The Czech Corner in Kladsko
Kladsko is a region lying between the Orlicke and Rychlebske Mountains. Today it is a part of Poland. (It is called Klodzko in Polish, Glatz in German.) It used to belong to the Czech Kingdom since the 10th century until 1742 when it was annexed by Prussia, and thus eventually became a part of Germany for many years.
Since 1742 Kladsko was gradually germanized. The Czechs occupied largely the southeast part, nearer the Czech-Polish border. This area became known as the Czech Corner (der Bohmische Winkel in German, Katek Cesky in Polish). The Czech language was used for everyday communication, but in 1870 the Prussians closed all Czech schools and Czech could not be used even in the churches. Many communities still kept their Czech names, such as Slany, Brezova, Nouzin, etc. The largest little town was Chudoba (Bad Kudowa in German, Kudowa-Zdroj in Polish).
At the end of WWI in 1918 many Czech patriots tried to reconnect Kladsko with the rest of Czechoslovakia, but were not successful. According to statistics, there were 6000 Czechs still living in Kladsko in 1925.
During WWII the conditions worsened for the Czechs in Kladsko, because they were considered German and had to serve in the German army. Some ended up in concentration camps.
After Germany lost in WWII, the situation of the Czechs in Kladsko became even more difficult. Kladsko became part of Poland, and the Polish administrators thought that everyone in Kladsko was German, completely ignoring the fact that there were also Czechs living here. Many of the Czechs lost their properties. Between 1945 -1947, about 2700 Czechs moved away and settled in Czechoslovakia, mostly around Nachod and Hronov. About 1000 Czechs were moved to West Germany. Only about 1100 remained in the Czech Corner. Some Czech patriots again tried to have Kladsko become part of Czechoslovakia, but the Soviet Union and the Poles themselves objected and thus Kladsko remained a part of Poland.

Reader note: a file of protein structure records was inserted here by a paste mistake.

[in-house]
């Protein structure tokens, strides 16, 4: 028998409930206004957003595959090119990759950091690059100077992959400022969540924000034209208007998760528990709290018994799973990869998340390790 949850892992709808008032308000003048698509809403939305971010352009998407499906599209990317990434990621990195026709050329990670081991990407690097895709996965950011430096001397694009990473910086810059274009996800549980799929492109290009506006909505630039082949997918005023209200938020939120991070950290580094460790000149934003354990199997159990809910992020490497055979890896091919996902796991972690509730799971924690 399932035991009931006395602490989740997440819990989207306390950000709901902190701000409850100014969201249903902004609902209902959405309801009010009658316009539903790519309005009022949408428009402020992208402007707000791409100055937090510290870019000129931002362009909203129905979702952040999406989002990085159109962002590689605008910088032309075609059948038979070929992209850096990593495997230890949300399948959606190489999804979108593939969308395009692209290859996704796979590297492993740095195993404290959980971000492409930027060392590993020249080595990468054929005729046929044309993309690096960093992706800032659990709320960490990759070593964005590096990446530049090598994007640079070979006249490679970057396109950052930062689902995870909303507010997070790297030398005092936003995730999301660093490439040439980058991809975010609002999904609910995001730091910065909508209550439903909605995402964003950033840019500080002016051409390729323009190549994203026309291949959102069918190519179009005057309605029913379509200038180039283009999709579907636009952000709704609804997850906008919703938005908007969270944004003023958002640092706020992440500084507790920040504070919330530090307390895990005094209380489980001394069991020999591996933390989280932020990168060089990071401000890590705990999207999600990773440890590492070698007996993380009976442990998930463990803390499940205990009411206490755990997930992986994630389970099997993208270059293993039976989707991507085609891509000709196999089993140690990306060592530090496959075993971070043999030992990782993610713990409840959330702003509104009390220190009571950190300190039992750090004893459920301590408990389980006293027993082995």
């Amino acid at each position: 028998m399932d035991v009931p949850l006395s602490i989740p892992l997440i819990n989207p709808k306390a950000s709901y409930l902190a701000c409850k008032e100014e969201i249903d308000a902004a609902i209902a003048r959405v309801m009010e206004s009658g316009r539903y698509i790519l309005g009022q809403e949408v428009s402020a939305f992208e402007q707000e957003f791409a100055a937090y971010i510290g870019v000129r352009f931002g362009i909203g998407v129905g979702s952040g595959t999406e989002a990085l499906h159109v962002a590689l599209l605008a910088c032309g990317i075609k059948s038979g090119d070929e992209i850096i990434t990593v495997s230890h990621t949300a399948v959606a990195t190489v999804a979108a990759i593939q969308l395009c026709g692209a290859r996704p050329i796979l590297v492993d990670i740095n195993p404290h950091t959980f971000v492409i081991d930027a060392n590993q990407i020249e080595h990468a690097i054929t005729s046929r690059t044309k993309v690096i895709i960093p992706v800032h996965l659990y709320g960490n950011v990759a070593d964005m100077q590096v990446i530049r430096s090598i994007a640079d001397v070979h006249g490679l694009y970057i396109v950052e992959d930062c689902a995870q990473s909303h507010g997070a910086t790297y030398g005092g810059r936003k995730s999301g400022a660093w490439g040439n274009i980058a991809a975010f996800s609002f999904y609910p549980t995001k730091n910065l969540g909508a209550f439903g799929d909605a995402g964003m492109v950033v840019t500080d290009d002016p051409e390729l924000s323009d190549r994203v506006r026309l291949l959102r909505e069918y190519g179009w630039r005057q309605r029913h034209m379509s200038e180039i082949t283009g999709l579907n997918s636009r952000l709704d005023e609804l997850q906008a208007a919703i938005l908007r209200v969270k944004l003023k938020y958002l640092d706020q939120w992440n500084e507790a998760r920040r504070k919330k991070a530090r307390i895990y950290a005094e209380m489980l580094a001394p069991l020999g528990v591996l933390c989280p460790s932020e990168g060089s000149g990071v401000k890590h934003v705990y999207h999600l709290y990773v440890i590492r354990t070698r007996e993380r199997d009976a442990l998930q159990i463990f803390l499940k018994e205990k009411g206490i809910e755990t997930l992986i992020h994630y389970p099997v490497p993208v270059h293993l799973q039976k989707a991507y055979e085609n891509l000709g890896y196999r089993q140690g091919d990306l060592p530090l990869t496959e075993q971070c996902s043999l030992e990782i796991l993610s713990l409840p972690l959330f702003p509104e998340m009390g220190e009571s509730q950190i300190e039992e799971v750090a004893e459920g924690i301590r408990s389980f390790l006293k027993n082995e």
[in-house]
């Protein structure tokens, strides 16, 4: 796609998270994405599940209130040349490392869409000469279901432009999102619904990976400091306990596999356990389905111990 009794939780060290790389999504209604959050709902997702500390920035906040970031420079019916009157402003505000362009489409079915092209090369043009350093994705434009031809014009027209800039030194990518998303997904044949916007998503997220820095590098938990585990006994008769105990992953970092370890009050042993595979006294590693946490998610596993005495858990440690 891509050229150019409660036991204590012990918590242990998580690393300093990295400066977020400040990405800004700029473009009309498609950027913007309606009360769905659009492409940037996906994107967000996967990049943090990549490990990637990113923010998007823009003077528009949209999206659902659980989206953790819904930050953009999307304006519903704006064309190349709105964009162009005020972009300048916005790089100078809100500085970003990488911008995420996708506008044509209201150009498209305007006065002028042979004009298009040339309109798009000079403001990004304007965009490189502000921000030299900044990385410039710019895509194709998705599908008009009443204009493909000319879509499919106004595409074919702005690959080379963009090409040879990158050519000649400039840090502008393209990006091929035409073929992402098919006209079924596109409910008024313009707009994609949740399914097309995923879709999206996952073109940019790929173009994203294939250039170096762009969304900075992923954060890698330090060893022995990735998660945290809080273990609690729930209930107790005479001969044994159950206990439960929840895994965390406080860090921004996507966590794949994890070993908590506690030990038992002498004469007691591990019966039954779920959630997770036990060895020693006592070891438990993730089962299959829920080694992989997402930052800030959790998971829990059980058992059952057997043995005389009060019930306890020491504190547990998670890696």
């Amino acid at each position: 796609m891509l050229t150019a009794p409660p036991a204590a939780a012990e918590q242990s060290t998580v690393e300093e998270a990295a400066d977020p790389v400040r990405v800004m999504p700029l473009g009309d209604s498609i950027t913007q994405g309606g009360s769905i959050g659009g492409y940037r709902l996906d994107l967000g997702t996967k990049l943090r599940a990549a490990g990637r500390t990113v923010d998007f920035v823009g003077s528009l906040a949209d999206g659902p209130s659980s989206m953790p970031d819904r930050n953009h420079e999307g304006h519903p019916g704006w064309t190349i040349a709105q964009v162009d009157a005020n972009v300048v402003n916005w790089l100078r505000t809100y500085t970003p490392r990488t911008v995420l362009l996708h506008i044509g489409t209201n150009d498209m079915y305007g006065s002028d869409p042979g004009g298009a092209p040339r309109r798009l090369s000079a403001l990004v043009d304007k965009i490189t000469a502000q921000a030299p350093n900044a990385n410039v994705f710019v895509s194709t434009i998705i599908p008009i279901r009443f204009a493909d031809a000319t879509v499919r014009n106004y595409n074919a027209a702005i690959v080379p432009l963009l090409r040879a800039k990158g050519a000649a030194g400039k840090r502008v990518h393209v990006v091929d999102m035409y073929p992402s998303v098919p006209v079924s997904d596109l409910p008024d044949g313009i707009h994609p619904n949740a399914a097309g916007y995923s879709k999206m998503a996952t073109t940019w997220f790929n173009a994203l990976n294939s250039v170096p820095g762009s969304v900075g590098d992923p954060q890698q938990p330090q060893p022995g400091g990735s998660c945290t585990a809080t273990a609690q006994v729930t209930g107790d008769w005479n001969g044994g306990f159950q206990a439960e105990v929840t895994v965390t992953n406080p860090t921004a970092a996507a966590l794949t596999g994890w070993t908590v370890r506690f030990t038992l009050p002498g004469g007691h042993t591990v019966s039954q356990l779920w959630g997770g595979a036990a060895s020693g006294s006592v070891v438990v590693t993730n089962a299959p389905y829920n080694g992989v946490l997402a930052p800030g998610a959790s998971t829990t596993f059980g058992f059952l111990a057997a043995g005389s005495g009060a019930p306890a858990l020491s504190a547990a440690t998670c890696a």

The Czech Corner is almost non-existent at the present time. According to official documents, there were only 4 Czechs living here in 2004. There are more people here who speak Czech, but they are not the descendants of the original Czech settlers. They are Poles who traveled to and found work in Czechoslovakia and thus learned the language after the end of WWII. After 1989 the importance of the Czech element in Kladsko is occasionally remembered. For example in 1999 a Memorial of Three Cultures was built and unveiled near Cermna. It consists of three panels which commemorate all three influences- Polish, Czech and German- that contributed to the cultural growth of the region.Mgr. Zdenek Visek,
Translated by Marie Dolanska
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